Source: Humboldt in the New World | Humanities

Study reveals for first time that cognitive-behavior therapy changes the brain’s wiring

Source: Study reveals for first time that cognitive-behavior therapy changes the brain’s wiring

WikiLeaks’ impact: an unfiltered look into the world’s elite and powerful

Once classified reports could go viral, US diplomats thought twice about what they wrote – and foreign contacts were careful with what they told diplomats

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Japanese soldier played dead for almost two days half buried in a shell hole holding a live grenade. Promising no resistance, he was given a cigarette before being removed. Iwo Jima, 16 March 1945.

Nicky Scarfo, Mob Boss Who Plundered Atlantic City in the ’80s, Dies at 87

Mr. Scarfo purged two dozen fellow mobsters during his reign in Philadelphia and South Jersey and milked casino profits in Atlantic City.

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Many household products contain antimicrobial chemicals banned from soaps by the FDA

Products not under the FDA’s jurisdiction don’t have to list whether they contain any of the antimicrobial chemicals banned in soap by the agency.

Source: Many household products contain antimicrobial chemicals banned from soaps by the FDA

Top 100 Songs of 2016

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Scans reveal how the Tasmanian tiger’s brain was wired to kill

BRAIN EVOLUTION Scientists have mapped 100-year-old brains of two extinct thylacines – better known as the Tasmanian tiger – to reveal how the carnivore was wired to be a predator

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10 Little-Known Facts About US Presidents

The history of the US presidency is full of well-known oddities, scandals, and moments of heroism. But there are also lesser-known moments that deserve rec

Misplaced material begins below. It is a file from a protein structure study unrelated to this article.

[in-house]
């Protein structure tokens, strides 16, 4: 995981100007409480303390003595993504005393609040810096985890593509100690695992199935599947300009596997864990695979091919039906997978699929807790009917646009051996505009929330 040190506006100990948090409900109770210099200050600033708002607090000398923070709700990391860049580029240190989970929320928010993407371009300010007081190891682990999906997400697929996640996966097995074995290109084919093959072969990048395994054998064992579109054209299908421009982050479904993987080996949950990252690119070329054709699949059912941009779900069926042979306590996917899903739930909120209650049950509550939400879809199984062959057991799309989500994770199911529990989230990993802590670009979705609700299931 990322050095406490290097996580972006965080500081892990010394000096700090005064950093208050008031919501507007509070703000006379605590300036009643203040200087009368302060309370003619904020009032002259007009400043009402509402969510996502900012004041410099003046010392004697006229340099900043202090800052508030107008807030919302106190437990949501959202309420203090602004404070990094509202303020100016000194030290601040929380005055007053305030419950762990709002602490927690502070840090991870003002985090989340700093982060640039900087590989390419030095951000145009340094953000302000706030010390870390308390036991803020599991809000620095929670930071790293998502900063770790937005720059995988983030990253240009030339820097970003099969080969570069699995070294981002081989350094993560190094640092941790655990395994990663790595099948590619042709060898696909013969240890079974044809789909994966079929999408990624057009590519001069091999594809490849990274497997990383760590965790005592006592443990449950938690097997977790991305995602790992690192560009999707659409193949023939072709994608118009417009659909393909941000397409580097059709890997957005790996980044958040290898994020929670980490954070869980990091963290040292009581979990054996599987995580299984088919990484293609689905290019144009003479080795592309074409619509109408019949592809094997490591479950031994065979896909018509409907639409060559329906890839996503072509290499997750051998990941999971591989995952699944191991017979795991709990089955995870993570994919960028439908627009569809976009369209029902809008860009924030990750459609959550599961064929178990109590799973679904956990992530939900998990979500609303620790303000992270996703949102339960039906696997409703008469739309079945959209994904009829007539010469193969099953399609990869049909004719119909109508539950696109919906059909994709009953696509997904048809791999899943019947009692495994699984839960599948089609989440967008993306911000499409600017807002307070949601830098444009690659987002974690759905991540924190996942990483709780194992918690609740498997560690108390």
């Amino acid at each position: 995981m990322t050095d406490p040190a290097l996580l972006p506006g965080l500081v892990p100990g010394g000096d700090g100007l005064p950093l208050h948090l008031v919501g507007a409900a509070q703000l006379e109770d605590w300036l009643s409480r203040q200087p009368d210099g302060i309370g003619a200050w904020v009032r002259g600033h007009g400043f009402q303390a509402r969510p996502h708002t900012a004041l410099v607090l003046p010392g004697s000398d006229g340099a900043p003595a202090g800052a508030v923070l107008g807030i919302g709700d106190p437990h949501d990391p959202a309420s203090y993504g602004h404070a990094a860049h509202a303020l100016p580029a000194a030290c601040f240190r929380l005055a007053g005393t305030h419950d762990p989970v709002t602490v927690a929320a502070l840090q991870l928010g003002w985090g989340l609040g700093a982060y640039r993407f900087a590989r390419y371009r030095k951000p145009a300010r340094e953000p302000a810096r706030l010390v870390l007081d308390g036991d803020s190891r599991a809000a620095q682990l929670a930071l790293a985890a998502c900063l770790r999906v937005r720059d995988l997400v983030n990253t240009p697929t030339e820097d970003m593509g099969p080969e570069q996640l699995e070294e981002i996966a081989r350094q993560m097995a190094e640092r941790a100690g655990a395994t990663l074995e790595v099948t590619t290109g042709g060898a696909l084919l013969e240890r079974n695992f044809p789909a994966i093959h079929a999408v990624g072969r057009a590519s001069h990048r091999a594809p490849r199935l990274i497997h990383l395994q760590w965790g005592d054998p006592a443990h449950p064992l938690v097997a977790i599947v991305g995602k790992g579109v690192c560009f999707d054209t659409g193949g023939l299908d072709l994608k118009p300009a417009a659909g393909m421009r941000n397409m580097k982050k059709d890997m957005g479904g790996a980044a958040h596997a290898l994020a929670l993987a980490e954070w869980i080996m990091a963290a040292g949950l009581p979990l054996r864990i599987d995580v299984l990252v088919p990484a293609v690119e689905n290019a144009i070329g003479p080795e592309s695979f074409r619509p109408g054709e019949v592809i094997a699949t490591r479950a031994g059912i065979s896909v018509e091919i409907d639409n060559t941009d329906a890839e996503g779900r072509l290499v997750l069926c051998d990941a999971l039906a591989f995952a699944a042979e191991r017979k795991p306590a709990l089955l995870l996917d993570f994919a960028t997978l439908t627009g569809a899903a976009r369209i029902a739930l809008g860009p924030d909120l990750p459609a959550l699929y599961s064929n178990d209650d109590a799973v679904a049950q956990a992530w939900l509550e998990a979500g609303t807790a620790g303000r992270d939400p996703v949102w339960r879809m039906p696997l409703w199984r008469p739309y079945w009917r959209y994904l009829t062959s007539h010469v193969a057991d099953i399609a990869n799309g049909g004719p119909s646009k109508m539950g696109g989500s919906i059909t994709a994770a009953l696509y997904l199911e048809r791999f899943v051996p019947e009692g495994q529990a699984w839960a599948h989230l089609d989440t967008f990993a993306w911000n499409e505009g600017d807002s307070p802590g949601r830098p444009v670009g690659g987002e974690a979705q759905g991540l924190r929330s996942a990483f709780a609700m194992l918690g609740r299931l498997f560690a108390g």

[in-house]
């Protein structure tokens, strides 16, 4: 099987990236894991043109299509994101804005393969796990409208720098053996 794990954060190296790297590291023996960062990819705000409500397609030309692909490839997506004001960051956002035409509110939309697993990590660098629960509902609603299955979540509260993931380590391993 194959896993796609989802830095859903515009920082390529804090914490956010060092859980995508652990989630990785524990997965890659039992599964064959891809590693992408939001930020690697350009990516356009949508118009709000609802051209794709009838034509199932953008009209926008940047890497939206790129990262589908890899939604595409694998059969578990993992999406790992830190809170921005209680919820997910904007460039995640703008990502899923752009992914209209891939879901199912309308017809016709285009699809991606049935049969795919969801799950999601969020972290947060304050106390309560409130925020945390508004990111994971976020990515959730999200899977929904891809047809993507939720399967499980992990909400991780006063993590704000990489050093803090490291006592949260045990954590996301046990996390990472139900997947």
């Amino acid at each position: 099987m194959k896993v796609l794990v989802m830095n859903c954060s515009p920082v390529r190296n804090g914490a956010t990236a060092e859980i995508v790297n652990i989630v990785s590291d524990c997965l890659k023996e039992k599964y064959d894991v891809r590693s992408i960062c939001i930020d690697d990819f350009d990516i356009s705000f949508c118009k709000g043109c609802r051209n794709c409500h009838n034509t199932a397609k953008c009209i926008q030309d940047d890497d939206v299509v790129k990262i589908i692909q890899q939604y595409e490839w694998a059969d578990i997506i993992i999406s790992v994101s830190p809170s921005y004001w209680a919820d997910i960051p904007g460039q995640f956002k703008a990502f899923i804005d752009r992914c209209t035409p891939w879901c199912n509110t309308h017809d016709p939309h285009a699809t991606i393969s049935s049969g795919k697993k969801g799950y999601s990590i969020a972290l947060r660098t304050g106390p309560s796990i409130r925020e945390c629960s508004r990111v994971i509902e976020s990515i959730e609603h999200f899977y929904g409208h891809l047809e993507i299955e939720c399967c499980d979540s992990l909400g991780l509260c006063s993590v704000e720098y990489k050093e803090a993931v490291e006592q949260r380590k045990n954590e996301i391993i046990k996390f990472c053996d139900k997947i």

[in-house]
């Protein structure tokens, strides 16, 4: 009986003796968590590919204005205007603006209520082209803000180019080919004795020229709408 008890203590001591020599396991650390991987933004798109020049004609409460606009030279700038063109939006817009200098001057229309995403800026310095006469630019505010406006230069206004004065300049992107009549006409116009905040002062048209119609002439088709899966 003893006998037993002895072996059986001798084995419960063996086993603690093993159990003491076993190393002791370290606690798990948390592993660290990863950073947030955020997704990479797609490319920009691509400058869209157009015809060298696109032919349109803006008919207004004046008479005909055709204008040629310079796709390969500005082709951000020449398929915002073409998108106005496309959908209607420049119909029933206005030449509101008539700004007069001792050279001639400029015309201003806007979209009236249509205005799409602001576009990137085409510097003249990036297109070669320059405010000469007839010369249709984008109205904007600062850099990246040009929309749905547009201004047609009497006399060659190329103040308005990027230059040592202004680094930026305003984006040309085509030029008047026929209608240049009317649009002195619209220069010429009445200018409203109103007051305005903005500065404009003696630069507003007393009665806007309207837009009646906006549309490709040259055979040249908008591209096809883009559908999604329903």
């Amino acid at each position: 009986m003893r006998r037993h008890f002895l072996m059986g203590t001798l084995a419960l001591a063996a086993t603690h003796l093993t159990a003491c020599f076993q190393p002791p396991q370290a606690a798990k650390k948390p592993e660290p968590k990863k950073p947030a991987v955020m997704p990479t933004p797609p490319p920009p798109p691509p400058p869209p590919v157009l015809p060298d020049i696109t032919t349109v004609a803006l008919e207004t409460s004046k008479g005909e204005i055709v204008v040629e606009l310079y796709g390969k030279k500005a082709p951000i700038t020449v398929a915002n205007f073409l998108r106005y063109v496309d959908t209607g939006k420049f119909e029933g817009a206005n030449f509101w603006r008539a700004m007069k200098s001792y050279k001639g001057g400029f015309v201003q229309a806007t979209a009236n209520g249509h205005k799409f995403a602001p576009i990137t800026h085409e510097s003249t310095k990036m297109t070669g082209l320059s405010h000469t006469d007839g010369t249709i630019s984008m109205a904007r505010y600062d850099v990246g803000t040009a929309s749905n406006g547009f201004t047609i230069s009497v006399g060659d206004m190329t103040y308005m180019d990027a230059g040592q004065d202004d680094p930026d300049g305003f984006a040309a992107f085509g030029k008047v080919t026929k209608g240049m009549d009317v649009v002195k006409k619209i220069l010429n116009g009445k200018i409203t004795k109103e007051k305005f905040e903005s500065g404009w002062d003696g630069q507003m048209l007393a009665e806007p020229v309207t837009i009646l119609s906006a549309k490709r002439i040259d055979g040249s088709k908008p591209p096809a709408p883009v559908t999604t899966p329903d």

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Too much sitting, too little exercise may accelerate biological aging: Older women with low physical activity and 10 hours of daily sit time had even ‘older’ cells

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Exercising more, sitting less reduces heart failure risk in men

Packing Away a Delusion

Experts are always urging family members to “redirect” people with dementia, rather than point out their errors or argue with them. Sometimes that’s not so easy.

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What, if anything, can be said about what is unsayable?

In 2010, the artist Marina Abramović performed for 700 hours at the Museum of Modern Art in New York, in a piece called The Artist is Present. It involved her sitting still in the middle of the gallery’s soaring atrium, wearing one of a selection of striking, block-colour dresses that pooled over her feet. Members of the audience could come and sit with Abramović, and face her across a table or empty space, in silence. The emotion and intensity of their responses was astonishing. Some laughed; many cried. Arthur Danto, the late Columbia University philosopher and art critic, compared his time with Abramović to ‘a shamanic trance’, and described the show as ‘magic’ in The New York Times. More than 1,500 people came and sat with Abramović, and 750,000 attended as observers. A recurring sentiment among the visitors was that the performance was a deep revelation for which words were not sufficient. If this is true, then something about it was ineffable.

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The ‘Light-Up Nation’ as world leader in medical marijuana technologies. Will scientific research on the effects of medicinal opiates lead to new findings in poppy fields?

The publication The Economist recently reported that the ‘Light-Up Nation’ is poised to become the global leader in medical marijuana technologies, with 36 companies doing medical research on the health benefits of cannabis.
—Israeli innovation website NoCamels reports that Israeli farmers look forward to exporting hundreds of millions of dollars in medical marijuana every year. According to the report, Israel is some 60 year’s ahead of the United States as a result of Washington’s repressive anti-drug policies.
—The War on Drugs has been so repressive that a black man arrested three times for selling marijuana in Missouri received a lifelong sentence without parole in 1993. He is only one of the many hundreds of thousands of victims of pointless laws.

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 Women working in a factory, ca. 1920s

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Old dogs, new tricks


How older employees perform in the workplace